Do people still shoot with film?

I get that question a lot at garage sales.

I know that I shoot with film.  I know that every day eBay has 10,000 film cameras for sale.  So somebody is shooting with film.  And the prices of used film cameras doesn’t seem to be dropping any time soon.

Digital Cameras are OK, but Film is Fun

Yes, I admit it, I do shoot with digital cameras.  But film cameras are something special.

I own 3 digital cameras and about 60 film cameras (30+ tested).

Since I am always testing a camera (currently testing a Vivitar 3800 SLR), I’m not quite sure of how well the camera works.  So I carry my Canon SD 880 digital as a backup.  I’m practical, I like photos.  But I prefer film cameras.

If film cameras survive, you can thank young people

Young people have rescued vinyl records from extinction.  Will they do the same for film cameras?

I don’t think young people are pulling Beach Boy albums or Rolling Stone albums from their parents attic where they’ve sat for decades (and warped or worse).  But young people are increasing their purchases of new, vinyl records because they sound better, richer than CDs or MP3 files played in some device.

When I visit garage sales I always ask, “Do you have any film cameras?”.  If they don’t have a camera for sale, I smile when they say:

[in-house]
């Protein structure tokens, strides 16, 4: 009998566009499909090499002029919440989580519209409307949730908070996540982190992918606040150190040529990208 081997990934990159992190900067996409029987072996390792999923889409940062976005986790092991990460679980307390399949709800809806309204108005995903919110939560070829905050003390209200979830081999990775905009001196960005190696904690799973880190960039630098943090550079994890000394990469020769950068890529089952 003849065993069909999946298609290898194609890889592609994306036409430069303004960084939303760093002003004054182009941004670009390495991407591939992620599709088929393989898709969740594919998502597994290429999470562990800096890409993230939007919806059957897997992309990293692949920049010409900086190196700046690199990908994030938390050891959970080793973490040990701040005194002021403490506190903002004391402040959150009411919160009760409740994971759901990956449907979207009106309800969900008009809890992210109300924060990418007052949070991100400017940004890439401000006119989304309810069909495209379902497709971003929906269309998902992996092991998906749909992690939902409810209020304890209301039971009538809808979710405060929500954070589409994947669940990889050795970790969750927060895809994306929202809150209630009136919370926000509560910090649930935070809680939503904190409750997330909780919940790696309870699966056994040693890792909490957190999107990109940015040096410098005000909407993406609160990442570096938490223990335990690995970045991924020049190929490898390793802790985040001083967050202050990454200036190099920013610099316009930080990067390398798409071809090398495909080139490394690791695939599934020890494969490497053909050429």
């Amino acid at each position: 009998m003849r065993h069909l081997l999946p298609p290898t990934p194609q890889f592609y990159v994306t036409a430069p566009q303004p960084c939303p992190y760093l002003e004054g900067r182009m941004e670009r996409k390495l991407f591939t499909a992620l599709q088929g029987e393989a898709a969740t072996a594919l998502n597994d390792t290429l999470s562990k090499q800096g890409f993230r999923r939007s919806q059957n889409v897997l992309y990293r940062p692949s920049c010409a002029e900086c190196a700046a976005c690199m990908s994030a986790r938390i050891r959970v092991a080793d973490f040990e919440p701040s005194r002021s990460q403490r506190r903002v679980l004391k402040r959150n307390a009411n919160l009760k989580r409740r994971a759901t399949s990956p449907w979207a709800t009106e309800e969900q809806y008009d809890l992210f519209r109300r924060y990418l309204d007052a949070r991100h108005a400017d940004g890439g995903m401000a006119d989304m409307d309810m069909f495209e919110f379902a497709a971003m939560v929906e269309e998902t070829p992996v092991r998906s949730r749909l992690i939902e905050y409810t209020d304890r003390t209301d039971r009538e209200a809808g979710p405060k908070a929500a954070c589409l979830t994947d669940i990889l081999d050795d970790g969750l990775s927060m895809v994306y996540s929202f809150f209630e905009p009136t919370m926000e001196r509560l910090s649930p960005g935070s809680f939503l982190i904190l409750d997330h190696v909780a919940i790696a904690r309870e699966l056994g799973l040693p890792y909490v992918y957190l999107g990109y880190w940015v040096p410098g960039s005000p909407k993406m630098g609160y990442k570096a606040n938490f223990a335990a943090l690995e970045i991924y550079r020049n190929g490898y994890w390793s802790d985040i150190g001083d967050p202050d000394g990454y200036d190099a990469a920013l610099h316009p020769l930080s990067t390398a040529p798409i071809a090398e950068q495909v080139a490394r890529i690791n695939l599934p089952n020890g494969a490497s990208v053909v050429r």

My son or daughter is using my old film camera for her high school photography class.

That’s music to my ears.  Young people using film cameras in high school.

Is Film better than Digital Photography?

That’s really the question that resolves the “are film cameras obsolete” question.  If young people decide film has advantages over digital photography than purchases of rolls of film will begin increasing.  That will be a good sign for film photography.

The is film better than digital photography question is for persons like Ken Rockwell or Karen Nakamura to discuss, much better than I can do at this stage in my film journey.

Ken Rockwell might persuade you that photography is all relative.  Depending on what you’re photographing, your conditions, whether you develop film or let someone else process your work, your choice of film versus digital is a relative choice.  Your choice of film or digital depends upon a number of factors that matter to you.